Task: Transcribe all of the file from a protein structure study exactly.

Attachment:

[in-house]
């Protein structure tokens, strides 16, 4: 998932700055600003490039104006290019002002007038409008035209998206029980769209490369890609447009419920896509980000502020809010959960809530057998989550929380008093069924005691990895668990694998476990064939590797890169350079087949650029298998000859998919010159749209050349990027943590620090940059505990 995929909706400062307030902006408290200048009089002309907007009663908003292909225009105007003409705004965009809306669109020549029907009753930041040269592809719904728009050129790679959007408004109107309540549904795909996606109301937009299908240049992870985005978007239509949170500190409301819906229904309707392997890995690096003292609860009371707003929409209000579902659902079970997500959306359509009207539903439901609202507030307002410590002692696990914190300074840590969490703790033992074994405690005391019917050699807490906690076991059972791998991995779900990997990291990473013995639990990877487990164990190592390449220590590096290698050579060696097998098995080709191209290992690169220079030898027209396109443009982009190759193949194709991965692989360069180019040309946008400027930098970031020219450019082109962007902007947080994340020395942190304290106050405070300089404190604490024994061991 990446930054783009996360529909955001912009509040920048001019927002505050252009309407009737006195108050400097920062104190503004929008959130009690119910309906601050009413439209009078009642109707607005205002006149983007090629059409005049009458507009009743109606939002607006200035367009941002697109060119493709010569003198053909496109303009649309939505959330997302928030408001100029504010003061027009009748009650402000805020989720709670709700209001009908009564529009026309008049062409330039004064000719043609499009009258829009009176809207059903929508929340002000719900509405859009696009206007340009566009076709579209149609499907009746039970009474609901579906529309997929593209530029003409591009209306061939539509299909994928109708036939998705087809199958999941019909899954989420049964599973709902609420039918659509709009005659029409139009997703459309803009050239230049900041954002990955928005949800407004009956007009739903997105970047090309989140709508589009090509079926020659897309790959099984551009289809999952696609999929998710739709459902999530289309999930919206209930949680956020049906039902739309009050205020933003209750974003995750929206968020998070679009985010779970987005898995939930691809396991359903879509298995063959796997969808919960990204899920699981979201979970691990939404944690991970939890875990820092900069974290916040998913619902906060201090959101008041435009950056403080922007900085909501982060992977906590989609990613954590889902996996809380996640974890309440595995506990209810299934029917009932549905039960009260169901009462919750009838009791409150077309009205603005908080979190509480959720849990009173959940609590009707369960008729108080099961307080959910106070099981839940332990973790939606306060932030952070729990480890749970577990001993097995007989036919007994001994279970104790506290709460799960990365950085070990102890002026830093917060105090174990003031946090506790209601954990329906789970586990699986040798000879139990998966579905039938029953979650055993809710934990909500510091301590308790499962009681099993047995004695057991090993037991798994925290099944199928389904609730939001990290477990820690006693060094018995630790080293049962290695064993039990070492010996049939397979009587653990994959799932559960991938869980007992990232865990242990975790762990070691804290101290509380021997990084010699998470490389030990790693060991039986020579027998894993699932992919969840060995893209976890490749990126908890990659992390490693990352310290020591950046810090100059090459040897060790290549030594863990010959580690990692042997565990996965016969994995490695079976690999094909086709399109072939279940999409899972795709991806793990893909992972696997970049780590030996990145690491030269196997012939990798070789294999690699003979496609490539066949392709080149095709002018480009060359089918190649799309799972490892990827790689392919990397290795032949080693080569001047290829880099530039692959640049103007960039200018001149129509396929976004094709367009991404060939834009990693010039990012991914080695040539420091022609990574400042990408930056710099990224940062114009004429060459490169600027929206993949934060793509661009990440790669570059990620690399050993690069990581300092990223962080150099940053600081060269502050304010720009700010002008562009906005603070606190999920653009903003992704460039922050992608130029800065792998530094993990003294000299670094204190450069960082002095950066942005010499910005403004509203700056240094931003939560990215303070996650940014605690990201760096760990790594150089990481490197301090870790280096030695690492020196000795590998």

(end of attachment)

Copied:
[in-house]
């Protein structure tokens, strides 16, 4: 998932700055600003490039104006290019002002007038409008035209998206029980769209490369890609447009419920896509980000502020809010959960809530057998989550929380008093069924005691990895668990694998476990064939590797890169350079087949650029298998000859998919010159749209050349990027943590620090940059505990 995929909706400062307030902006408290200048009089002309907007009663908003292909225009105007003409705004965009809306669109020549029907009753930041040269592809719904728009050129790679959007408004109107309540549904795909996606109301937009299908240049992870985005978007239509949170500190409301819906229904309707392997890995690096003292609860009371707003929409209000579902659902079970997500959306359509009207539903439901609202507030307002410590002692696990914190300074840590969490703790033992074994405690005391019917050699807490906690076991059972791998991995779900990997990291990473013995639990990877487990164990190592390449220590590096290698050579060696097998098995080709191209290992690169220079030898027209396109443009982009190759193949194709991965692989360069180019040309946008400027930098970031020219450019082109962007902007947080994340020395942190304290106050405070300089404190604490024994061991 990446930054783009996360529909955001912009509040920048001019927002505050252009309407009737006195108050400097920062104190503004929008959130009690119910309906601050009413439209009078009642109707607005205002006149983007090629059409005049009458507009009743109606939002607006200035367009941002697109060119493709010569003198053909496109303009649309939505959330997302928030408001100029504010003061027009009748009650402000805020989720709670709700209001009908009564529009026309008049062409330039004064000719043609499009009258829009009176809207059903929508929340002000719900509405859009696009206007340009566009076709579209149609499907009746039970009474609901579906529309997929593209530029003409591009209306061939539509299909994928109708036939998705087809199958999941019909899954989420049964599973709902609420039918659509709009005659029409139009997703459309803009050239230049900041954002990955928005949800407004009956007009739903997105970047090309989140709508589009090509079926020659897309790959099984551009289809999952696609999929998710739709459902999530289309999930919206209930949680956020049906039902739309009050205020933003209750974003995750929206968020998070679009985010779970987005898995939930691809396991359903879509298995063959796997969808919960990204899920699981979201979970691990939404944690991970939890875990820092900069974290916040998913619902906060201090959101008041435009950056403080922007900085909501982060992977906590989609990613954590889902996996809380996640974890309440595995506990209810299934029917009932549905039960009260169901009462919750009838009791409150077309009205603005908080979190509480959720849990009173959940609590009707369960008729108080099961307080959910106070099981839940332990973790939606306060932030952070729990480890749970577990001993097995007989036919007994001994279970104790506290709460799960990365950085070990102890002026830093917060105090174990003031946090506790209601954990329906789970586990699986040798000879139990998966579905039938029953979650055993809710934990909500510091301590308790499962009681099993047995004695057991090993037991798994925290099944199928389904609730939001990290477990820690006693060094018995630790080293049962290695064993039990070492010996049939397979009587653990994959799932559960991938869980007992990232865990242990975790762990070691804290101290509380021997990084010699998470490389030990790693060991039986020579027998894993699932992919969840060995893209976890490749990126908890990659992390490693990352310290020591950046810090100059090459040897060790290549030594863990010959580690990692042997565990996965016969994995490695079976690999094909086709399109072939279940999409899972795709991806793990893909992972696997970049780590030996990145690491030269196997012939990798070789294999690699003979496609490539066949392709080149095709002018480009060359089918190649799309799972490892990827790689392919990397290795032949080693080569001047290829880099530039692959640049103007960039200018001149129509396929976004094709367009991404060939834009990693010039990012991914080695040539420091022609990574400042990408930056710099990224940062114009004429060459490169600027929206993949934060793509661009990440790669570059990620690399050993690069990581300092990223962080150099940053600081060269502050304010720009700010002008562009906005603070606190999920653009903003992704460039922050992608130029800065792998530094993990003294000299670094204190450069960082002095950066942005010499910005403004509203700056240094931003939560990215303070996650940014605690990201760096760990790594150089990481490197301090870790280096030695690492020196000795590998």